YEREVAN, April 19. /ARKA/. In a comment today on a statement made by Azerbaijani Foreign Minister Elmar Mammadyarov that the United States suggested that he and his Armenian counterpart Zohrab Mnatsakanyan have another round of talks on the Karabakh conflict in Washington, USA, a spokeswoman for the Armenian Foreign Ministry Anna Naghdalyan said the possibility of holding another meeting in an OSCE Minsk Group co-chair country is being considered.
However, she said since this issue is still under discussion, it is necessary to refrain from unilateral statements. According to her, an advance statement about the meeting that will be held in one of the co-chair countries is a disrespectful attitude towards the participants of the process, and first of all, towards the particular co-chairing country.
She said the desire to notify about the agreement that has not yet been reached does not contribute to the formation of a normal working atmosphere on the basis of mutual trust. She stressed that statements that go beyond and contradict the agreed formulations do not contribute to strengthening mutual trust, “especially if they do not correspond to reality.”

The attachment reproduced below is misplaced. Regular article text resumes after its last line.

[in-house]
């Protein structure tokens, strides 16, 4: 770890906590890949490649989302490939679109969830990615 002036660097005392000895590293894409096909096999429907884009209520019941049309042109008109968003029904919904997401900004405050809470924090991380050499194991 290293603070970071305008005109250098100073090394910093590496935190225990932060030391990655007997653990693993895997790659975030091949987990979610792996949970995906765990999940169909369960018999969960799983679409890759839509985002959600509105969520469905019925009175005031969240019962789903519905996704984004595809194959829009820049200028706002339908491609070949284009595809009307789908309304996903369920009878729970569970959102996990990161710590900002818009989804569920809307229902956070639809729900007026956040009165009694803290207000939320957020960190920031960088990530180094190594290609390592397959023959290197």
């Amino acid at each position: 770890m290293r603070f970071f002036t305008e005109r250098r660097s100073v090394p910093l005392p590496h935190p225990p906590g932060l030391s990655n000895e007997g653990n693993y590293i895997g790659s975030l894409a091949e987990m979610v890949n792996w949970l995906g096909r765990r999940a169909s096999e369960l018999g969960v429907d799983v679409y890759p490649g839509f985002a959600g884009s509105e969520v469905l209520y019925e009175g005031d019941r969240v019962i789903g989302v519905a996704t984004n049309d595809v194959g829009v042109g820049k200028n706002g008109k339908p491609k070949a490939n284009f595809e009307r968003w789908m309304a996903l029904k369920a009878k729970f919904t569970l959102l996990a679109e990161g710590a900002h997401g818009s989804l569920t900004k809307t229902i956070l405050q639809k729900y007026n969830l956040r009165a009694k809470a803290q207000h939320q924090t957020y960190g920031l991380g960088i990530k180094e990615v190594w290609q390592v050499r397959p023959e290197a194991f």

The Nagorno-Karabakh conflict erupted into armed clashes after the collapse of the Soviet Union in the early 1990s as the predominantly Armenian-populated enclave of Azerbaijan sought to secede from Azerbaijan and declared its independence backed by a successful referendum.
On May 12, 1994, the Bishkek cease-fire agreement put an end to the military operations. A truce was brokered by Russia in 1994, although no permanent peace agreement has been signed. Since then, Nagorno-Karabakh and several adjacent regions have been under the control of Armenian forces of Karabakh. Nagorno-Karabakh is the longest-running post-Soviet era conflict and has continued to simmer despite the relative peace of the past two decades, with snipers causing tens of deaths a year.
On April 2, 2016, Azerbaijan launched military assaults along the entire perimeter of its contact line with Nagorno-Karabakh. Four days later a cease-fire was reached.